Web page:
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Saturday Commentary and Review #138
The Quickening Collapse of South Africa, Facts on US-Chinese "Decoupling", France's 18th Century "Baby Bust", "Father of the Big Bang Theory", No Country For Smokers
Every weekend (almost) I share five articles/essays/reports with you. I select these over the course of the week because they are either insightful, informative, interesting, important, or a combination of the above.
An overused analogy is “like watching a train wreck in slow motion”, but I cannot think of a better one to describe the state of South Africa today.
We’ve discussed South Africa and its descent toward “failed state” status before on this Substack, but it would be remiss of me not to share with you this Der Spiegel investigation for the simple fact that it paints such a bleak picture of the country, with nary a silver lining to be seen. South Africa is falling part thanks to three decades of one-party rule (the ANC), who have helped themselves to the riches of this very rich land. What was predicted to be a success story of multi-racial democracy is instead a tragedy made of corruption, greed, and poor governance.
The future is holds little promise for South Africa, as it is stripped to its bare bones, whether in government or on the street, and at all points in between. There is still quite a lot of wealth in the country, particularly when it comes to mining, but its inclusion in BRICS is a farce considering that it cannot even keep the lights on for long periods of time.
South Africa, the most developed economy on the continent – a nation that in the 20th century didn’t have to shy away from comparisons to Europe – now finds itself, following decades of economic malpractice and political incompetence, on the brink of the abyss. The reasons for the collapse aren’t difficult to find, says Gwarube. "At the top of all our problems is governance. Governance has broken down in South Africa."
Gwarube is now sitting in her wood-paneled office, a portrait of Nelson Mandela hanging on the wall behind her. The leather-bound volumes of past parliamentary debates are lined up in the bookcase. Most of the representatives from the African National Congress (ANC), the party that liberated the country and now holds an absolute majority in parliament, pay little mind to the needs of the people who elected them, says Gwarube. In fact, she continues, many of them have little understanding of how parliament works and don’t even know what the separation of powers actually means. "It’s greed and corruption," she says.
Cronyism and clientelism are rampant, and have burrowed themselves deep into the bones of the post-Apartheid state.
The failures of the ruling elite has plunged South Africa into a dire political and economic crisis. Six out of 10 young South Africans are jobless and more than half of the country’s 60 million residents live in poverty, according to the World Bank. Furthermore, South Africa’s murder rate is one of the highest in the world, with around 25,000 victims per year. Since Apartheid, more than half a million people have met a violent death.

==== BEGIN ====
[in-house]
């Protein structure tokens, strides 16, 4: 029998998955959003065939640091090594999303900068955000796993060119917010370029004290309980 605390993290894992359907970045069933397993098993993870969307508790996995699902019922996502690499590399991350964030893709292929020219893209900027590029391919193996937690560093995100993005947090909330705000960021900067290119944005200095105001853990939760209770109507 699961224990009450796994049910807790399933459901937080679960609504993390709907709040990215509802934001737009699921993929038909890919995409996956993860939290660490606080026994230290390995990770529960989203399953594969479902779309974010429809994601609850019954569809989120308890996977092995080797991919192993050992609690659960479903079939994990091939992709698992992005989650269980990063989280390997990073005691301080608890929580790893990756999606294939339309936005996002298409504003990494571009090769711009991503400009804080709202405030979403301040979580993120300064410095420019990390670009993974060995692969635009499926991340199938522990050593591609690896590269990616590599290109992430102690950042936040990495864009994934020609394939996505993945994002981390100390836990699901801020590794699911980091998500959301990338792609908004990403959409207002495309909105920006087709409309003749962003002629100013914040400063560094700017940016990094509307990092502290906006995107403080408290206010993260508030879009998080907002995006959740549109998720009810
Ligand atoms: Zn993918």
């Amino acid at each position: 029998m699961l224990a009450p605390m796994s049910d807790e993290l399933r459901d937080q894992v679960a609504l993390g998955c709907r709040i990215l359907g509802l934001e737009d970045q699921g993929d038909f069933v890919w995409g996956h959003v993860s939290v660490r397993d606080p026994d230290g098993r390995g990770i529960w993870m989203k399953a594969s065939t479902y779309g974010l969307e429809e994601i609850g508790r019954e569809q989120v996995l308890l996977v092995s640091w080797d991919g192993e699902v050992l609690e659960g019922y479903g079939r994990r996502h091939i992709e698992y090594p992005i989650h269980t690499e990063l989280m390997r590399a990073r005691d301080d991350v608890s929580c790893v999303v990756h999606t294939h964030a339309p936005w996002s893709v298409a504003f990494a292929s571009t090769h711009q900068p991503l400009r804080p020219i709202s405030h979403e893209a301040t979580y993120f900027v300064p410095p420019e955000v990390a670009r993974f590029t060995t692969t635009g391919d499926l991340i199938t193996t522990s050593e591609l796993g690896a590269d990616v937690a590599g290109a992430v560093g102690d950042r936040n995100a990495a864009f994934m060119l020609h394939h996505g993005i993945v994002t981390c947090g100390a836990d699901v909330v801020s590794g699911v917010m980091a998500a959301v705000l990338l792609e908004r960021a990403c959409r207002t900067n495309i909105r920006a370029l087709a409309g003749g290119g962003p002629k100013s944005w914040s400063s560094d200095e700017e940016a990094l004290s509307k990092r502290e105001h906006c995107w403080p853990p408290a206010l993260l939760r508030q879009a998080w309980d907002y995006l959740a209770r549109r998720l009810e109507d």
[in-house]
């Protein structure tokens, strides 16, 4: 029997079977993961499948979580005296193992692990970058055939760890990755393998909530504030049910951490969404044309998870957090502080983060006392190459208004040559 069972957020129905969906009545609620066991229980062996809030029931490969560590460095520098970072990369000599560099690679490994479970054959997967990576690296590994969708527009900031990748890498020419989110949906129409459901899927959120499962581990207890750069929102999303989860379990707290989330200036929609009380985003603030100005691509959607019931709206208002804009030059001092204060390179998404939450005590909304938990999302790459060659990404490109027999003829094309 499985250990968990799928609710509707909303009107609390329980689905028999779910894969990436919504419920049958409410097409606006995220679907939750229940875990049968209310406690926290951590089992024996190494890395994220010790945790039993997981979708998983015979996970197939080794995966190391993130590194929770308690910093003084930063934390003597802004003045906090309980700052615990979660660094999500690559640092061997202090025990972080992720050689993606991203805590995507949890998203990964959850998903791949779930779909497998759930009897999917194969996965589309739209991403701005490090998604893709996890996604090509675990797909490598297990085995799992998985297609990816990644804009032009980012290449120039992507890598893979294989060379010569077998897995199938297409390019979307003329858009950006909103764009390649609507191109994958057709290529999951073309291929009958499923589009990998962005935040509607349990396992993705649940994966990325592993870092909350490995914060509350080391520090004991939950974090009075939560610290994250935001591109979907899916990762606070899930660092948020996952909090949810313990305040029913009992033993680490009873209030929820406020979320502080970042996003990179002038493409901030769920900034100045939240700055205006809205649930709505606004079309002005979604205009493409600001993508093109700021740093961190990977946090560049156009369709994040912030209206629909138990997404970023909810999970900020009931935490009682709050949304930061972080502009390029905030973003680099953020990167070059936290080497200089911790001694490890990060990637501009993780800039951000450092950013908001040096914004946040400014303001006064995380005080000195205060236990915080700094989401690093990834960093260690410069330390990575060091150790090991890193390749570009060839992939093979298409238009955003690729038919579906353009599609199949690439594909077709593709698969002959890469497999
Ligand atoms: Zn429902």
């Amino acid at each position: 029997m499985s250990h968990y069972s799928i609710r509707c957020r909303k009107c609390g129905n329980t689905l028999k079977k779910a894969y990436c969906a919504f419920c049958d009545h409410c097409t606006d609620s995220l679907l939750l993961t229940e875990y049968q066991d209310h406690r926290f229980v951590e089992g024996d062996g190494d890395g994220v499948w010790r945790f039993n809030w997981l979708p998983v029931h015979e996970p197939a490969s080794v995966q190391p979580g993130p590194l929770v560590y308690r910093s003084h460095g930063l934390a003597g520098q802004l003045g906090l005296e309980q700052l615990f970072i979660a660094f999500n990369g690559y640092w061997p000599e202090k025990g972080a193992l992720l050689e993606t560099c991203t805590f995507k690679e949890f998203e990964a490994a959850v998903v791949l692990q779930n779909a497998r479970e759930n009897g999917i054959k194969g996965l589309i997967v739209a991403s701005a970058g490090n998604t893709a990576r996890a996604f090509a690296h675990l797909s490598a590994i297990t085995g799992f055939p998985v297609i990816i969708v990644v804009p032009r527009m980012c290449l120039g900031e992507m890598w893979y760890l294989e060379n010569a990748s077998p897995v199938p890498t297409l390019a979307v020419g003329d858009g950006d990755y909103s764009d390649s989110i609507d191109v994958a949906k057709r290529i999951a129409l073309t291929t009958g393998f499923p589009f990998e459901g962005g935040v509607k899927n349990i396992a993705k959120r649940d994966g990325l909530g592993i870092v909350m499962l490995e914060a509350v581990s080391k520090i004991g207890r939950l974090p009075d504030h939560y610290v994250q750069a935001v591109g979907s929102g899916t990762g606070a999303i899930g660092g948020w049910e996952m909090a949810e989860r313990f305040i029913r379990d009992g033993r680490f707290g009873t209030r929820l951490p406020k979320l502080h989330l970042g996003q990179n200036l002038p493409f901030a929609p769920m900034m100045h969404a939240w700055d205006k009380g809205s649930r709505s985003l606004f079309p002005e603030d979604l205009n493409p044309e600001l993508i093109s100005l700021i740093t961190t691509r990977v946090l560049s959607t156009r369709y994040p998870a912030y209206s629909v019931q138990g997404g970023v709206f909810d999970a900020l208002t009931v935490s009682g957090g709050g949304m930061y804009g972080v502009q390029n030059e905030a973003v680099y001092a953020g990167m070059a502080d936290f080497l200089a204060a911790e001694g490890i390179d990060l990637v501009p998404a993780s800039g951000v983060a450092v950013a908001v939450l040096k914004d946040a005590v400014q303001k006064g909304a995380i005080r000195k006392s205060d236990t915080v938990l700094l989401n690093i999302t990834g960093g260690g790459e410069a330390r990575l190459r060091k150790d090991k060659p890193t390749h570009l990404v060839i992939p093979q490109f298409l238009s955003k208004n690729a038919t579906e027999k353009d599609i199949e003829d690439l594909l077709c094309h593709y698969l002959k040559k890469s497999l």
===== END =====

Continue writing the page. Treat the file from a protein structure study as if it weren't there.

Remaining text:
For the fiscal year 2021-2022, the auditor-general found that 219 of the country’s 257 municipalities did not have clean audits. In countless cities and municipalities, the infrastructure, administration, education system, health system, sewage and garbage collection are all subpar or completely dysfunctional. In many places, not even the trains are running, while some regions are forced to go for days without running water.
There is a gentleman’s agreement among the ruling elite whereby the President doesn’t dare do anything, lest he get turfed from office, and possibly put on trial for the sake of retribution.
The power utility, Eskom, has been used by the ruling elites as a bank machine for their own personal use:
The damage caused by theft, sabotage, incompetence and mismanagement has been particularly severe at the country’s railway operator Transnet and the nationwide power utility Eskom. On some days, there is no electricity for 12 hours at a time in some places and large cities sink into inky blackness at night. The South African Reserve Bank estimates that such outages cost the economy the equivalent of almost 45 million euros per day.
The government long treated Eskom as a convenient and fecund source of easily accessed lucre. According to the company’s former CEO, government ministers were also part of the cartel that plundered the utility’s coffers. The executive had hoped to be able to save Eskom, but he was ultimately forced to resign and only barely managed to survive a poisoning attack. Gwarube says her party recently petitioned for the establishment of a parliamentary committee to investigate what happened to Eskom. "The ANC representatives voted against it," she says.
You can watch an interview with the ex-CEO of Eskom who survived a poisoning below. He details not just that attempt on his life, but just how deep the corruption ran, and how it is tied into the ANC.
This corruption is not new, and was in fact present during the late Apartheid era:
Now 77, Kleinschmidt says he often wonders what caused honorable fellow anti-Apartheid campaigners to mutate into such horrible politicians. A photo from 1990 hangs above his desk showing him together with Nelson Mandela and his wife Winnie, the icons of the South African fight for freedom, a photo from those years of transformation. "Things have gone badly wrong," he says. "We now see every day how the ruling elite lies, steals and cheats."
But the moral decay, says Kleinschmidt, began far earlier. Even during the resistance period, he says, not all of those involved were quite as selfless as they would later seek to appear. Aid money was embezzled, there was intrigue, resistance members suspected of spying were liquidated and, Kleinschmidt says, some criminal transgressions were glorified as acts of heroism.
Even Nelson Mandela didn’t turn his back where there was personal advantage to be gained. "In 1990, he called me in London and asked for $60,000 from our aid fund for the criminal proceedings against his wife." Winnie Madikizela-Mandela had been charged with kidnapping and was suspected of murder. "I refused, because we only supported victims of the Apartheid regime."